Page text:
“Organic” is a popular term. It is associated with a healthy diet and lifestyle. Quite often, it is also a reason to charge and pay higher prices for the organic labeled products. Many consumers take trust in the label without further inquiry on what it actually means. That trust is reinforced by the government label of the United States Department of Agriculture: “USDA Organic.” Since one branch of the federal government – USDA – put its reputation on the line, it may be useful to pick up on the phrase coined by the former U.S. government leader Mr. Reagan: “trust but verify.” The verification deals with a simple question: how much non-organic (if any) stuff can a producer get away with, and still lawfully label his product “USDA Organic”? The question itself is quite practical. Bad economy and raised consumer expectations, fueled by retail food chain price pressures, put food producers in a tough spot. On one hand, producers would like to make “USDA Organic” label as a part of their goods. While on the other hand, some “USDA Organic” operations are cost prohibitive. Therefore, food producer needs to be keenly aware how to remain profitably organic in the least expensive way.
The inquiry concerns the regulator. USDA’s Agricultural Marketing Service (AMS) maintains National Organic Program (NOP) pursuant to The Organic Foods Production Act of 1990, as amended. 7 U.S.C. 6501 et seq. AMS promulgated regulations, which can be found at 7 C.F.R. Subchapter M, and allow the use of the following labels:
- 100 percent organic
- Made with organic (specified ingredients or food group(s))
Before a producer (or anyone else in the marketing chain) can mark its products with any of the above labels, that producer is required to take certain steps in the area of production and handling.
When one examines the regulations, s/he may find many exceptions that allow the use of non-organic substances. The use is permitted in the livestock feeding, crop growth and land management. Regulations provide a laundry list of substances that can be used in “organic” food production. Specifically,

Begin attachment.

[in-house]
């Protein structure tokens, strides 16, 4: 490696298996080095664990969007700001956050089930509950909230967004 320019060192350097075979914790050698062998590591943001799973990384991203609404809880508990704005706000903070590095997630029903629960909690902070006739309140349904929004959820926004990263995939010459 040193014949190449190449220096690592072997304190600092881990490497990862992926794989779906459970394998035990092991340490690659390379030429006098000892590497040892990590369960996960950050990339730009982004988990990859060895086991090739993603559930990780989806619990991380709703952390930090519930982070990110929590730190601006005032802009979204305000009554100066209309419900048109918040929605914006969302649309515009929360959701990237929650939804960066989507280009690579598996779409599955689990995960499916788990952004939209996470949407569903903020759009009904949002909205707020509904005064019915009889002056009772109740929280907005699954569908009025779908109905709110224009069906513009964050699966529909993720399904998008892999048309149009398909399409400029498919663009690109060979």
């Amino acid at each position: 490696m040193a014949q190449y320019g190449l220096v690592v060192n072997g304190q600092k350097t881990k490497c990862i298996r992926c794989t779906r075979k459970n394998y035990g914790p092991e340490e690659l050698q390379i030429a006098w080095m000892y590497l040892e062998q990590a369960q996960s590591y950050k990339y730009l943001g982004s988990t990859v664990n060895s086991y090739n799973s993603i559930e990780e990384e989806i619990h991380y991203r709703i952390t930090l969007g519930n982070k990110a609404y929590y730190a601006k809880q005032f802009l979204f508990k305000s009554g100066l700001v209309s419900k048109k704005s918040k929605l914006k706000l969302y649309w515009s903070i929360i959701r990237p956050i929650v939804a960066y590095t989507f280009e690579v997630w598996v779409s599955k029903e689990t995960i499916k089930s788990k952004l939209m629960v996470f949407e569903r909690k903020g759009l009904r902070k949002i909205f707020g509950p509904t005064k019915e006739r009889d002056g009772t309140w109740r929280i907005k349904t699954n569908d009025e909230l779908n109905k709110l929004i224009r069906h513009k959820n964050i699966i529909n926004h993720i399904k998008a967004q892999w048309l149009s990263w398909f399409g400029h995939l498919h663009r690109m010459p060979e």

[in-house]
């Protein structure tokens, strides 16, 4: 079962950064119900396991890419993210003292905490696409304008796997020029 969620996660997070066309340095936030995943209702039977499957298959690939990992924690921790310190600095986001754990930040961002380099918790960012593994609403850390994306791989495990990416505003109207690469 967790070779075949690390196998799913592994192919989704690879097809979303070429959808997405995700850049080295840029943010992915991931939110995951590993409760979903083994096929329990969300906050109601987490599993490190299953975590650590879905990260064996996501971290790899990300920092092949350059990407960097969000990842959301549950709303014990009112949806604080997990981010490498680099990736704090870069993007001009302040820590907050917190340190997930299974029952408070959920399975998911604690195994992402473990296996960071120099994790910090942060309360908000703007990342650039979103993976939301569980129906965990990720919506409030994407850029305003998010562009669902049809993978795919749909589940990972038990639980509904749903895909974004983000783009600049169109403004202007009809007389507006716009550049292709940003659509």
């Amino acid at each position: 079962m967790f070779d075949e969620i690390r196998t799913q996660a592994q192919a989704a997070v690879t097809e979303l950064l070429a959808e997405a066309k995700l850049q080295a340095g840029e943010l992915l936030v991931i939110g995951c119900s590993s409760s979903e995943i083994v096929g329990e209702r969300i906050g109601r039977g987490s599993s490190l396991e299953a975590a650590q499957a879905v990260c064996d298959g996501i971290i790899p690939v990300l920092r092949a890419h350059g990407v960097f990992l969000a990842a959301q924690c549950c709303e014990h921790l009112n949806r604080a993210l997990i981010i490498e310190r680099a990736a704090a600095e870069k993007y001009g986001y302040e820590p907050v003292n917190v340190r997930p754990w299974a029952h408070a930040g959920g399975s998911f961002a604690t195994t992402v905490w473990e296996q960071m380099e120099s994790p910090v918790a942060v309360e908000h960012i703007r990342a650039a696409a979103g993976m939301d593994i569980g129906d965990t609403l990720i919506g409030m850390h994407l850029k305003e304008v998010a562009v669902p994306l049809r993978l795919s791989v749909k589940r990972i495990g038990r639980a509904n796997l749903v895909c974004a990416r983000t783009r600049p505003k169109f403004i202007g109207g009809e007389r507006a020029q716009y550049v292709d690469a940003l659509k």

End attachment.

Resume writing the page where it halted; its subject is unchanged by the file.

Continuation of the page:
- Producers can use synthetic substances listed under 7 C.F.R. § 205.601.
- Producers can apply crop synthetic substances as a crop nutrient or soil amendment, so long as it is included on the National List of Synthetic Substances allowed for use in organic crop production. 7 C.F.R. § 205.203 .
- Producers can use nonorganic (e.g. genetically modified, synthetically treated) seed when “an equivalent organically produced variety is not commercially available” or under “temporary variance grant.” However, there are exceptions to exceptions (e.g. sprouts) and other strings attached. See 7 C.F.R. § 205.205 for details.
- Weed control methods permit “plastic or other synthetic mulches,” so long as they are “removed from the field at the end of the … harvest season.” 7 C.F.R. § 205.206(c)(6). Additionally, under certain circumstances, producers mya use substances listed on the National List of Synthetic Substances in the pest and weed control. 7 C.F.R. § 205.206(e).
- Non-organic management can be applied to “USDA Organic” labeled poultry during the first two days of poultry’s life. 7 C.F.R. § 205.236.
- Non-organic management can be applied to dairy animals producing “USDA Organic” labeled products so long as these animals have been under organic management for at least one year prior to production of the “USDA Organic” labeled products. This rule is also subject to exceptions. See 7 C.F.R. § 205.236(a)(2).
- Producers may feed livestock with synthetic substances allowed under 7 C.F.R. § 205.603, but subject to certain conditions. 7 C.F.R. § 205.237.
Although these exceptions may cast a shadow on the use of “organic” label, they represent a significant regulatory safety net for consumers. While certain low income producers can get away with certification requirements pursuant to 7 C.F.R. § 205.101(a)(1), certification does provide for a third party certification and compliance review procedure. Certainly, while this looks all right on paper, it does not necessarily translate that way in practice. Nonetheless, it is an important regulatory step. While the food industry, experts, and lawmakers can make the case for what is safe and not safe to consume, it may take generations to find out whether the effects are in fact harmful. By then, it may become too late for consumer to do anything about it.
Additional level of complexity is added through international agreements related to organic production. The United States will recognize organic accreditation from officials in Canada and European Union (to take effect this summer) and permit their use and labels to be sold in the U.S. market. However, this notice from USDA implies that organic products from European Union and Canada are compliant with 7 C.F.R. Subchapter M.